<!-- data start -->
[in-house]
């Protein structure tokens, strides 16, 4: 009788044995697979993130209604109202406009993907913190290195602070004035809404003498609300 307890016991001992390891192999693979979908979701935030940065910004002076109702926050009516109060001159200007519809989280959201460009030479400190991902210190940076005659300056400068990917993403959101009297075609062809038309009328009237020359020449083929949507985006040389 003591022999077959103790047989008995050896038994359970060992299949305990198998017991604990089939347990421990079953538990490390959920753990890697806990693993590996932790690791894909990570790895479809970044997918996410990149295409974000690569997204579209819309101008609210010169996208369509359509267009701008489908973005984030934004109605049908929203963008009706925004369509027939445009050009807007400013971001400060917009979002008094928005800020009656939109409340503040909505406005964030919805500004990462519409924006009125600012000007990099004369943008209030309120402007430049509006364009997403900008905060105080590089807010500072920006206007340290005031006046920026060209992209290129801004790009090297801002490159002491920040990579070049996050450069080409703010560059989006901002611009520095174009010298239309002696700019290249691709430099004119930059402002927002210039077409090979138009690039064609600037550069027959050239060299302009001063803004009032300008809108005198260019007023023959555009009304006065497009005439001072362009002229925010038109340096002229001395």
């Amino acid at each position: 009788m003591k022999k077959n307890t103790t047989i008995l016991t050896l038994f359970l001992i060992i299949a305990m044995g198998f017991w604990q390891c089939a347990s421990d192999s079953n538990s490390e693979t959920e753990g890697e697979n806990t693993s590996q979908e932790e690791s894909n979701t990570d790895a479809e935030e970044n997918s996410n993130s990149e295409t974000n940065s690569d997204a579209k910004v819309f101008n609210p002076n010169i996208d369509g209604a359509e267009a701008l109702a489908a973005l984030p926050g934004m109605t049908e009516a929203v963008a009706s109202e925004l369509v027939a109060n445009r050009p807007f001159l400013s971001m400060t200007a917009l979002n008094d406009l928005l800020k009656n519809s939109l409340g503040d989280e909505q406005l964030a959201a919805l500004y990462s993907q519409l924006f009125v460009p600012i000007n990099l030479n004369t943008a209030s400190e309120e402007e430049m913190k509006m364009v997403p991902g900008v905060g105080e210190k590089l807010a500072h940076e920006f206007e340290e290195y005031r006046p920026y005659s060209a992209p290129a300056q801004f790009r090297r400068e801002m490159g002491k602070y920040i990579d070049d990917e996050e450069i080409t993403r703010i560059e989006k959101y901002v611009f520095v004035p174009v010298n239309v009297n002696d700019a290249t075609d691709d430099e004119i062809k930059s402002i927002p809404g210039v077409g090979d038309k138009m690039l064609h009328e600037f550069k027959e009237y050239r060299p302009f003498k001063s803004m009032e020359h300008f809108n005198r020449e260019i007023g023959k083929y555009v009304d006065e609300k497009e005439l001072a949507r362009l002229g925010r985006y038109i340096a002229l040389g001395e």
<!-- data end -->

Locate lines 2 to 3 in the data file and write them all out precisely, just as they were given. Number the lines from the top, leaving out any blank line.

């Protein structure tokens, strides 16, 4: 009788044995697979993130209604109202406009993907913190290195602070004035809404003498609300 307890016991001992390891192999693979979908979701935030940065910004002076109702926050009516109060001159200007519809989280959201460009030479400190991902210190940076005659300056400068990917993403959101009297075609062809038309009328009237020359020449083929949507985006040389 003591022999077959103790047989008995050896038994359970060992299949305990198998017991604990089939347990421990079953538990490390959920753990890697806990693993590996932790690791894909990570790895479809970044997918996410990149295409974000690569997204579209819309101008609210010169996208369509359509267009701008489908973005984030934004109605049908929203963008009706925004369509027939445009050009807007400013971001400060917009979002008094928005800020009656939109409340503040909505406005964030919805500004990462519409924006009125600012000007990099004369943008209030309120402007430049509006364009997403900008905060105080590089807010500072920006206007340290005031006046920026060209992209290129801004790009090297801002490159002491920040990579070049996050450069080409703010560059989006901002611009520095174009010298239309002696700019290249691709430099004119930059402002927002210039077409090979138009690039064609600037550069027959050239060299302009001063803004009032300008809108005198260019007023023959555009009304006065497009005439001072362009002229925010038109340096002229001395």
């Amino acid at each position: 009788m003591k022999k077959n307890t103790t047989i008995l016991t050896l038994f359970l001992i060992i299949a305990m044995g198998f017991w604990q390891c089939a347990s421990d192999s079953n538990s490390e693979t959920e753990g890697e697979n806990t693993s590996q979908e932790e690791s894909n979701t990570d790895a479809e935030e970044n997918s996410n993130s990149e295409t974000n940065s690569d997204a579209k910004v819309f101008n609210p002076n010169i996208d369509g209604a359509e267009a701008l109702a489908a973005l984030p926050g934004m109605t049908e009516a929203v963008a009706s109202e925004l369509v027939a109060n445009r050009p807007f001159l400013s971001m400060t200007a917009l979002n008094d406009l928005l800020k009656n519809s939109l409340g503040d989280e909505q406005l964030a959201a919805l500004y990462s993907q519409l924006f009125v460009p600012i000007n990099l030479n004369t943008a209030s400190e309120e402007e430049m913190k509006m364009v997403p991902g900008v905060g105080e210190k590089l807010a500072h940076e920006f206007e340290e290195y005031r006046p920026y005659s060209a992209p290129a300056q801004f790009r090297r400068e801002m490159g002491k602070y920040i990579d070049d990917e996050e450069i080409t993403r703010i560059e989006k959101y901002v611009f520095v004035p174009v010298n239309v009297n002696d700019a290249t075609d691709d430099e004119i062809k930059s402002i927002p809404g210039v077409g090979d038309k138009m690039l064609h009328e600037f550069k027959e009237y050239r060299p302009f003498k001063s803004m009032e020359h300008f809108n005198r020449e260019i007023g023959k083929y555009v009304d006065e609300k497009e005439l001072a949507r362009l002229g925010r985006y038109i340096a002229l040389g001395e």